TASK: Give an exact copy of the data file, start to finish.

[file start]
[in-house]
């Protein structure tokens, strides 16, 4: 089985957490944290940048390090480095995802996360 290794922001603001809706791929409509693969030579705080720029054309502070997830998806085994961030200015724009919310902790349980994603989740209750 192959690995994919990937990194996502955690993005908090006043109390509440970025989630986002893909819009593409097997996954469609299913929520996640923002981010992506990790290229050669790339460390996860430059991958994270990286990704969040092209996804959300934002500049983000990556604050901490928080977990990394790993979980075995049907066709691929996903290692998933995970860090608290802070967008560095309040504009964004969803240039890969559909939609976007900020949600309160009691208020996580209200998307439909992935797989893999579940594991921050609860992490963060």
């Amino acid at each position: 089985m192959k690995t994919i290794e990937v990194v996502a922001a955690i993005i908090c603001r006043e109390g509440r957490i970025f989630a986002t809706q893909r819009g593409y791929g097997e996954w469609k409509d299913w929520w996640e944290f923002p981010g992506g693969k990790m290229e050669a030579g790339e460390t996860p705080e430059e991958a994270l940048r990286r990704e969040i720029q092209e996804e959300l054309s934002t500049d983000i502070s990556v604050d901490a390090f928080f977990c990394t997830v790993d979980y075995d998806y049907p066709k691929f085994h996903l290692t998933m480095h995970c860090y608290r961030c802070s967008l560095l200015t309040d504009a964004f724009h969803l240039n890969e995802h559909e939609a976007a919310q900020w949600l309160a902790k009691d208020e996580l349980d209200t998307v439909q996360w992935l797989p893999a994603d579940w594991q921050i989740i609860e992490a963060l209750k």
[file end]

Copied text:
[in-house]
């Protein structure tokens, strides 16, 4: 089985957490944290940048390090480095995802996360 290794922001603001809706791929409509693969030579705080720029054309502070997830998806085994961030200015724009919310902790349980994603989740209750 192959690995994919990937990194996502955690993005908090006043109390509440970025989630986002893909819009593409097997996954469609299913929520996640923002981010992506990790290229050669790339460390996860430059991958994270990286990704969040092209996804959300934002500049983000990556604050901490928080977990990394790993979980075995049907066709691929996903290692998933995970860090608290802070967008560095309040504009964004969803240039890969559909939609976007900020949600309160009691208020996580209200998307439909992935797989893999579940594991921050609860992490963060």
């Amino acid at each position: 089985m192959k690995t994919i290794e990937v990194v996502a922001a955690i993005i908090c603001r006043e109390g509440r957490i970025f989630a986002t809706q893909r819009g593409y791929g097997e996954w469609k409509d299913w929520w996640e944290f923002p981010g992506g693969k990790m290229e050669a030579g790339e460390t996860p705080e430059e991958a994270l940048r990286r990704e969040i720029q092209e996804e959300l054309s934002t500049d983000i502070s990556v604050d901490a390090f928080f977990c990394t997830v790993d979980y075995d998806y049907p066709k691929f085994h996903l290692t998933m480095h995970c860090y608290r961030c802070s967008l560095l200015t309040d504009a964004f724009h969803l240039n890969e995802h559909e939609a976007a919310q900020w949600l309160a902790k009691d208020e996580l349980d209200t998307v439909q996360w992935l797989p893999a994603d579940w594991q921050i989740i609860e992490a963060l209750k």